The easiest way to hack away at those locks is to…
Step 2: Get a Clipper. A hair clipper with multiple-level combs will get your hair as short as possible.
It may take several passes, and you may need to adjust the settings a few times, but clippers are pretty much the only way for you to get all that hair off your head (and you can read our reviews of the best balding clippers and dedicated head shavers here, if it helps).
Getting the back of your head can be a little tricky, but you can use your fingers to feel your way around, and make sure you’ve removed everything. If you’re having a hard time, it can be helpful to use a mirror that extends from your cabinet or wall to see what’s going on back there.
Or, you can always get a romantic partner to clip your hair away. It’s fun and playful and intimate, and it can become a really powerful bonding routine. Worth considering!
Step 3: Prepare your Skin. The process isn’t unlike that which you use on your face. You can use products to make it easier on your skin and to prevent razor burn.
We’d suggest sticking with shaving creams and gels meant for sensitive skin. Pay close attention to how your skin reacts—if you get a rash or experience bumps, that usually means that shaving cream isn’t agreeing with your skin (or the razor you’re using isn’t sharp enough).
Step 4: Shave that Stubble. Once you get your hair down to a buzz, it’s time to reach for the razor.
Shaving your head is different from your face, and you may find that it’s a little more delicate. You may also find that when you get a nick, it bleeds a lot. That happens.
Your head has an odd topography, including bumps and lumps that you can’t see and probably don’t even know about, so your first head-shave may be something of an exploratory mission. Pay attention as you go along, and you’ll get a clear idea of the lay of the land.
If you do get nicks, don’t worry too much about it—think of the first time you shaved your face, and how well that went!
Take it slow and go easy—especially the first couple times.
Step 5: Moisturize Your Skin. We know that a lot of guys don’t bother with moisturizer, and we get it. It’s a hassle.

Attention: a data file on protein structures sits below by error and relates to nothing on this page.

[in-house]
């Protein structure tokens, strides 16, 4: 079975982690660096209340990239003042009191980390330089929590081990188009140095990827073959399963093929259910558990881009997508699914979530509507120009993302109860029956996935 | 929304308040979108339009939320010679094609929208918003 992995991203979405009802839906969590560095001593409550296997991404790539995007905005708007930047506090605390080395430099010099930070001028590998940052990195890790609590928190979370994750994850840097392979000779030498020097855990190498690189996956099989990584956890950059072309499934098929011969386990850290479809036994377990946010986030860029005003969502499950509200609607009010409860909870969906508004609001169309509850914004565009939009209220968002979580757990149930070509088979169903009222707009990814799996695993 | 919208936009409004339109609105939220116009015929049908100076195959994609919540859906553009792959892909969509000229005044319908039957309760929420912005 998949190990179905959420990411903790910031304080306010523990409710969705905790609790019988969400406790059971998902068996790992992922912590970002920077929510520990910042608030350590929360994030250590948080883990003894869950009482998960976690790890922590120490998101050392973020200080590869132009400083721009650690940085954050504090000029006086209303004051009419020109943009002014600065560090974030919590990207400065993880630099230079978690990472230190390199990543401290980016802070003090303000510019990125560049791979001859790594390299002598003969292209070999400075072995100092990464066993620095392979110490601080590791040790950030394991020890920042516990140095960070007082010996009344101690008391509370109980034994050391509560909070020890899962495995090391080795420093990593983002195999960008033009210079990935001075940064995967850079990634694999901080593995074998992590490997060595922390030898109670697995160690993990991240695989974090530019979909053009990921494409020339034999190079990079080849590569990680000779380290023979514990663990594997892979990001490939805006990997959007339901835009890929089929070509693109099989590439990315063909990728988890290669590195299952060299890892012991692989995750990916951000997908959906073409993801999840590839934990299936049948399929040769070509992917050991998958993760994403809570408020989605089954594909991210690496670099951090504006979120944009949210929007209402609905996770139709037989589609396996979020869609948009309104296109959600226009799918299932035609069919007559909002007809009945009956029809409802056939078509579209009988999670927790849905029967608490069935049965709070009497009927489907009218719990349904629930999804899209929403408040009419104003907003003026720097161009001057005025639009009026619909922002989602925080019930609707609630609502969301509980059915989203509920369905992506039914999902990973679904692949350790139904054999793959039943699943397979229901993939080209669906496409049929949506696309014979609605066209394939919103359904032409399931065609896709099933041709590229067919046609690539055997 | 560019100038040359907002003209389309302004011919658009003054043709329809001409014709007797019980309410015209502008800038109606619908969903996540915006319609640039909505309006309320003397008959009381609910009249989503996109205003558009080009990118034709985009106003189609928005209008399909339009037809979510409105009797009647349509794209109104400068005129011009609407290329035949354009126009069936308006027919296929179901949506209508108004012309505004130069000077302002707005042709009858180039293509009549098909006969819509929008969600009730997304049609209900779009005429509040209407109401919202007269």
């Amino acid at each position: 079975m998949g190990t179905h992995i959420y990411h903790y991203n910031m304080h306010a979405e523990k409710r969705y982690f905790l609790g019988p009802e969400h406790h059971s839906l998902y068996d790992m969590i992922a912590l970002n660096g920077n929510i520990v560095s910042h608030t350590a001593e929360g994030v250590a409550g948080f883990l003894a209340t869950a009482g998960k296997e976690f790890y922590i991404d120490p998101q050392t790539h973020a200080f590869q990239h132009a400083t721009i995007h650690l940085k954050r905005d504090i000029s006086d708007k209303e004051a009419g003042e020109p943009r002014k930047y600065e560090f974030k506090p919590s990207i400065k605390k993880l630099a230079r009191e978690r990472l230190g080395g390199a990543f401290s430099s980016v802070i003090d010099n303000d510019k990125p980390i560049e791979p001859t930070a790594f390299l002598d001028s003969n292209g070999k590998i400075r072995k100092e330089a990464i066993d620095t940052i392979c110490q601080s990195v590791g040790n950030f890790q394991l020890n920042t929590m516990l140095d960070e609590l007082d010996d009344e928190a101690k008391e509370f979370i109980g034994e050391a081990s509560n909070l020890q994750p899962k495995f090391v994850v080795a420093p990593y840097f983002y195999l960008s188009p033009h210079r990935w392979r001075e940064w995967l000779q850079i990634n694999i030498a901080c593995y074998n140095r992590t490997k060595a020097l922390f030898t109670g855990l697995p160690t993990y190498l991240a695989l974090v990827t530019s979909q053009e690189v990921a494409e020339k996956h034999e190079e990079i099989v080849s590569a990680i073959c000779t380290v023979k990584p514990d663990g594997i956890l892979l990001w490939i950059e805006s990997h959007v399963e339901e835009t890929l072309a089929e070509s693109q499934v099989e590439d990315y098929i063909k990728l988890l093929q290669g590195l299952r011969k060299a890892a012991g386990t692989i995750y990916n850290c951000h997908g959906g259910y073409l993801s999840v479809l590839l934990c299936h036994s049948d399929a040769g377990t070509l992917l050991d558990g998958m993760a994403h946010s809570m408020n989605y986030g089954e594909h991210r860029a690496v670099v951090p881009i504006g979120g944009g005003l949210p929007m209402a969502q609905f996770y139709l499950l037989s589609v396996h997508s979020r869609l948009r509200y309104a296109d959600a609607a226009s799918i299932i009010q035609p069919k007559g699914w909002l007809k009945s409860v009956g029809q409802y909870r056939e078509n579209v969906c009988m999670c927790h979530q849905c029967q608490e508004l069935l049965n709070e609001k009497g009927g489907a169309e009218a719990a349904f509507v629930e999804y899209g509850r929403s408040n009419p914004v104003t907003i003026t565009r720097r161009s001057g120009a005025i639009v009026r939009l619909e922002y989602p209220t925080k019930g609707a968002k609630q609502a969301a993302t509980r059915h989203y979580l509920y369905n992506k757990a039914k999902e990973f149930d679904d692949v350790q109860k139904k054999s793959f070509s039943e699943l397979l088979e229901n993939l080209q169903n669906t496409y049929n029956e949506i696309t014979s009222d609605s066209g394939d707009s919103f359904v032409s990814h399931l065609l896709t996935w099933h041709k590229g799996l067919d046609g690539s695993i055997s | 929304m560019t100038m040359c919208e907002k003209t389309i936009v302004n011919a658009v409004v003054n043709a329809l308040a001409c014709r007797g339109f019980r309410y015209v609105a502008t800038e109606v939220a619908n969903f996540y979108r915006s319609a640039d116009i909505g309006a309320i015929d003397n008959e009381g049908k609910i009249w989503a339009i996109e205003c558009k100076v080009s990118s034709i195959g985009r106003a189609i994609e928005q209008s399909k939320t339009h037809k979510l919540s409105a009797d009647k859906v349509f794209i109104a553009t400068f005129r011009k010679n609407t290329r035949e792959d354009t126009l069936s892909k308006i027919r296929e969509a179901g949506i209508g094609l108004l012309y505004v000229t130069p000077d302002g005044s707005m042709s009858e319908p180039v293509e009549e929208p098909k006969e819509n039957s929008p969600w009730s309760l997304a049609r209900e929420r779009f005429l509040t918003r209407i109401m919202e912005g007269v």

When it comes to the skin on your head, though, it’s important. That skin is pretty fragile, and it needs a little TLC.
So, after you’re done, moisturize your skin to protect it and reduce the effects of the inevitable irritation and redness.
You needn’t buy new products for your head. You can use the same ones you use on your face as long as they don’t bother it.
Head-Shaving Tips to Keep in Mind
As you go along, you’ll figure out your own personal “shaving rules,” but here are some things to help you on your way:
It’s Best to Shave in the Shower. We actually suggest you shave your face in front of the mirror after your shower, but suggest that you shave your head while you’re in the shower.
The warm water is an excellent way to prepare your skin for shaving, and washing your head first will cut down on the bacteria and sebum that can cause acne or skin infections.
Plus, whatever whiskers and bits of hair you shave off will get whisked down the train, instead of getting stuck to your skin and driving you crazy.
Make Sure You’ve Gotten Everything. You can get a fogless shower mirror—those things are fantastic—but chances are you still won’t be able to see the back of your head, so you’ll need to “see with your fingers” and make sure you haven’t missed any spots. Go against the grain with your fingers, and you’ll be able to feel any hairs that are still there.
Use Your Razor Right. It doesn’t matter if you have the toughest skin in the world—if you’re using a lousy razor, you’re going to experience some irritation.
Just like when you shave your face, you’ll need a VERY sharp razor. Rinse it well between swipes to keep the blade clean, and make sure you don’t keep the blade in the shower because it’ll get dull, and that’s a sure-fire way to give yourself razor bumps and irritation.
Protect Ya Neck. You’ve made sure that you’ve gotten all the areas on your head, but don’t forget to shave the back of your neck, as well. Totally hairless on top with neck hairs bulging out everywhere is… not a great look.